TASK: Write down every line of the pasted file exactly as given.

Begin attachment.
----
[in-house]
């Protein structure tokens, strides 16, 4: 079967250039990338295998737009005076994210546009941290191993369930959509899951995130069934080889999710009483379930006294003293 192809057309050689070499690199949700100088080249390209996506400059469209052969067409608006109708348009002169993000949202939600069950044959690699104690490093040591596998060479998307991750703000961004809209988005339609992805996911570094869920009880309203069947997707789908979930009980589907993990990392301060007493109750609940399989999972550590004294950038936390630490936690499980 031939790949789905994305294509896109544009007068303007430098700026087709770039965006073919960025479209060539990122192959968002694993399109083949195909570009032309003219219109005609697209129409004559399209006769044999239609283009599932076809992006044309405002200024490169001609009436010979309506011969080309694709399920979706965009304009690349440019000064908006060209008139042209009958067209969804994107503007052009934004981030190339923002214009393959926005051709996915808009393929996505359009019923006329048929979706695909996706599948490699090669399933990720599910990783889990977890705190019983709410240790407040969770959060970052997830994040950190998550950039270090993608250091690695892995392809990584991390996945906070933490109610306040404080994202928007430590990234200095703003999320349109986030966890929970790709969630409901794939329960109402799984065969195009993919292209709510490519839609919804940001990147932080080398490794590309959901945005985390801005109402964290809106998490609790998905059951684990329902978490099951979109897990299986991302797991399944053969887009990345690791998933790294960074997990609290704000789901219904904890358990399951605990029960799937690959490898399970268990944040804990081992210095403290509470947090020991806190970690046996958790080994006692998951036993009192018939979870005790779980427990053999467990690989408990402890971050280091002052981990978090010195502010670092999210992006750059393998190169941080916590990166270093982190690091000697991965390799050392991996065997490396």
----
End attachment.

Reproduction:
[in-house]
């Protein structure tokens, strides 16, 4: 079967250039990338295998737009005076994210546009941290191993369930959509899951995130069934080889999710009483379930006294003293 192809057309050689070499690199949700100088080249390209996506400059469209052969067409608006109708348009002169993000949202939600069950044959690699104690490093040591596998060479998307991750703000961004809209988005339609992805996911570094869920009880309203069947997707789908979930009980589907993990990392301060007493109750609940399989999972550590004294950038936390630490936690499980 031939790949789905994305294509896109544009007068303007430098700026087709770039965006073919960025479209060539990122192959968002694993399109083949195909570009032309003219219109005609697209129409004559399209006769044999239609283009599932076809992006044309405002200024490169001609009436010979309506011969080309694709399920979706965009304009690349440019000064908006060209008139042209009958067209969804994107503007052009934004981030190339923002214009393959926005051709996915808009393929996505359009019923006329048929979706695909996706599948490699090669399933990720599910990783889990977890705190019983709410240790407040969770959060970052997830994040950190998550950039270090993608250091690695892995392809990584991390996945906070933490109610306040404080994202928007430590990234200095703003999320349109986030966890929970790709969630409901794939329960109402799984065969195009993919292209709510490519839609919804940001990147932080080398490794590309959901945005985390801005109402964290809106998490609790998905059951684990329902978490099951979109897990299986991302797991399944053969887009990345690791998933790294960074997990609290704000789901219904904890358990399951605990029960799937690959490898399970268990944040804990081992210095403290509470947090020991806190970690046996958790080994006692998951036993009192018939979870005790779980427990053999467990690989408990402890971050280091002052981990978090010195502010670092999210992006750059393998190169941080916590990166270093982190690091000697991965390799050392991996065997490396």